He advises that it can be helpful to think of the social bubble as an official contract; sign up, try it out, and leave if it’s not working for you. Indeed, this was exactly the case for the Sussexes, who “stepped down” after realising life as senior royals wasn't quite how they imagined. Moving to LA to be part of a more glamorous bubble is optional, of course. 


Turn down ‘socially distanced’ park drinks

Ah, parks. Once the stomping ground of weathered dog walkers, in the new normal they have become the epicentre of the middle-class social scene. Prosecco fuelled picnics have replaced the weekly girls' drinks at Polpo, while, with no sports day to attend, pushy parents have taken their rounders rehearsals to the village green instead. But for all their good intentions, one can’t help but feel a little apprehensive - or even down right bored - at the thought of another afternoon spent clutching a plastic cup of lukewarm Sauvignon.

The etiquette for turning down park drinks is tricky, because you probably have nowhere better to be. The most polite option is to arrive at the drinks as late as you possibly can, as per Dominic Cummings' entry into the rose garden, meaning you should only have to spend a maximum of half an hour bearing the social situation.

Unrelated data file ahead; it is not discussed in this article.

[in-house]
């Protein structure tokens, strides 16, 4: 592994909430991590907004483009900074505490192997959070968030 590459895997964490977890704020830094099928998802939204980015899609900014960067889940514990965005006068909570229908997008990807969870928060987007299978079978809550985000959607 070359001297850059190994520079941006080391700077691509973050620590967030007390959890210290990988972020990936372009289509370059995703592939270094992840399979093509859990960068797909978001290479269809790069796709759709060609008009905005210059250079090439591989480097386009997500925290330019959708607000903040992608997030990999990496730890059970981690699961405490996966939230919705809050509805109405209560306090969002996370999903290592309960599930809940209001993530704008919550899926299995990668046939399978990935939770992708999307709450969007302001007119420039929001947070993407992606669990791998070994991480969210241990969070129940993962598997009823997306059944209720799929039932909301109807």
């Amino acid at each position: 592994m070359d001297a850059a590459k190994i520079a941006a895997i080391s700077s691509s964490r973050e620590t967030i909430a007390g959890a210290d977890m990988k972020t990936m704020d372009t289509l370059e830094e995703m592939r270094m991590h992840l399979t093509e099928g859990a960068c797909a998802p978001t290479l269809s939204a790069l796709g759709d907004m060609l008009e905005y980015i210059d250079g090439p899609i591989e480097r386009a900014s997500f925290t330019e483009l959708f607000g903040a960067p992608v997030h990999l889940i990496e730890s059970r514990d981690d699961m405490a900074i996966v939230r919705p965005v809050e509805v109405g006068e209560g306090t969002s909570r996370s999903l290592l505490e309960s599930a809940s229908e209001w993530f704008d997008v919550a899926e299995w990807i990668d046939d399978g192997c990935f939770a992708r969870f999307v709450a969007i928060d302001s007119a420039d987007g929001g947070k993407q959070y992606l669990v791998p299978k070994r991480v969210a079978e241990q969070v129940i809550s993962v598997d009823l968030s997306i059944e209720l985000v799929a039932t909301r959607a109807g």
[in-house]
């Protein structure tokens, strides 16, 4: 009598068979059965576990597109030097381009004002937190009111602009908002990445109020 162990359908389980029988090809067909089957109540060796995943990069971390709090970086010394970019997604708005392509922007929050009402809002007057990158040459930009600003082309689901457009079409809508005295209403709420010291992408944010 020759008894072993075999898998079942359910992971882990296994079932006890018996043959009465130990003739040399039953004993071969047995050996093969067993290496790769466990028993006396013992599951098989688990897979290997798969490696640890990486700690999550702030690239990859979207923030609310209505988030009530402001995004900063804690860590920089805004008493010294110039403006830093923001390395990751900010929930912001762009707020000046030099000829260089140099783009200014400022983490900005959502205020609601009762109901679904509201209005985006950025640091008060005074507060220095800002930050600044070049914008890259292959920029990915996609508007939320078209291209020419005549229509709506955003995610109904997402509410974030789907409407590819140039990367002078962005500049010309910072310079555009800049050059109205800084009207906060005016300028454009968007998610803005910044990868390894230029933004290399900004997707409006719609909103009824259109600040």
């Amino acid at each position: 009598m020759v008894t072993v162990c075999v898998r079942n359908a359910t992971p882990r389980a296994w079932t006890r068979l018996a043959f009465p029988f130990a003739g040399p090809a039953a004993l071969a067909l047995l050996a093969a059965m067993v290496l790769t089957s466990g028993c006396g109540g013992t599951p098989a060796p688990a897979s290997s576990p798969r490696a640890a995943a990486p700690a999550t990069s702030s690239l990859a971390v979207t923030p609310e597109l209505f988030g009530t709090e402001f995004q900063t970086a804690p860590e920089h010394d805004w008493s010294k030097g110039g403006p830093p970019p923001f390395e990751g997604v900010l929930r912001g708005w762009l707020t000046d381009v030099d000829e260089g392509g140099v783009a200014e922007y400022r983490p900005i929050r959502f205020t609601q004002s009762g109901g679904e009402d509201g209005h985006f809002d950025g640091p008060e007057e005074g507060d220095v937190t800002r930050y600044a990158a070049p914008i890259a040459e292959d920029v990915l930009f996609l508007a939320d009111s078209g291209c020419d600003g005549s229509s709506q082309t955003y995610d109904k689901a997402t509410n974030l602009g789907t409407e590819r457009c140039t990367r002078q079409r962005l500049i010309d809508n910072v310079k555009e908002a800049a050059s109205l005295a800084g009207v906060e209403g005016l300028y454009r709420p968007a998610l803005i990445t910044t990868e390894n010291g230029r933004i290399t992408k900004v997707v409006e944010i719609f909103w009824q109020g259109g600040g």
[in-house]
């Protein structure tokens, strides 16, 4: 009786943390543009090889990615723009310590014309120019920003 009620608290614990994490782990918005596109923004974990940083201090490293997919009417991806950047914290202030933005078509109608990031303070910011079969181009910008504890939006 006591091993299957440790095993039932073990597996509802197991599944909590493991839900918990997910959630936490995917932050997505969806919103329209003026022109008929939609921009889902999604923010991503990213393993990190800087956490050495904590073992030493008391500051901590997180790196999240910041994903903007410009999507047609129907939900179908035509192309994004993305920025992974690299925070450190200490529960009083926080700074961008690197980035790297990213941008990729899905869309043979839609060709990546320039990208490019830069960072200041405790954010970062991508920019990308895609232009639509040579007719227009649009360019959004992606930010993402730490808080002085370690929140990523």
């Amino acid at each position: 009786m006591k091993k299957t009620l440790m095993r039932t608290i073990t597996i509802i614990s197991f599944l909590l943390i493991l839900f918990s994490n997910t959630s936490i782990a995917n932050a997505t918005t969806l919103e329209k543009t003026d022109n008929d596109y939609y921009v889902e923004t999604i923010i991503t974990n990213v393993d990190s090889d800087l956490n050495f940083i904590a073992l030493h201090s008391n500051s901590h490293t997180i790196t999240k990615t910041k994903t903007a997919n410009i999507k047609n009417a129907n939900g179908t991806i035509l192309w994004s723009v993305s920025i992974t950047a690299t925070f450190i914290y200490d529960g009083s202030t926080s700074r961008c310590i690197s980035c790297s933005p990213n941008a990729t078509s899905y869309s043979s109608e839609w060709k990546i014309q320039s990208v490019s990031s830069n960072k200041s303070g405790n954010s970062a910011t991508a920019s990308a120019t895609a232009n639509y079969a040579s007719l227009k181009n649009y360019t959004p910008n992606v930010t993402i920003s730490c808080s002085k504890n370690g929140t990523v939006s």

It is important you remain absolutely unapologetic for your tardiness to avoid any inference of guilt. Unlike the eager-eyed viewers of the press briefing, your friends will be too intoxicated to notice.


Ask someone entering your house to wear a mask 

Deep in the depths of lockdown, our homes were sanctuaries. Now, ten weeks in, the cracks - and the dust - are beginning to show. Whether your breaking point came with an emergency midnight call to your cleaner, or the moment you realised the May heat-wave had parched your lawn beyond repair, external help is required in the new normal, and fast.

How do you approach the delicate topic of asking someone to wear a mask upon entry? The key here is to treat a stranger's mask application in the same way you would request shoe removal. Perhaps it will take the form of a snazzy new doormat - even if it means becoming that person who has a 'keep calm and put your mask on’ slogan in your home. If you're the Labrador-on-the-bed and wellies in the kitchen type - those who wouldn’t dream of requiring shoe removal on entry - try hanging them on the dog lead rack by the door as a gentle means of encouragement.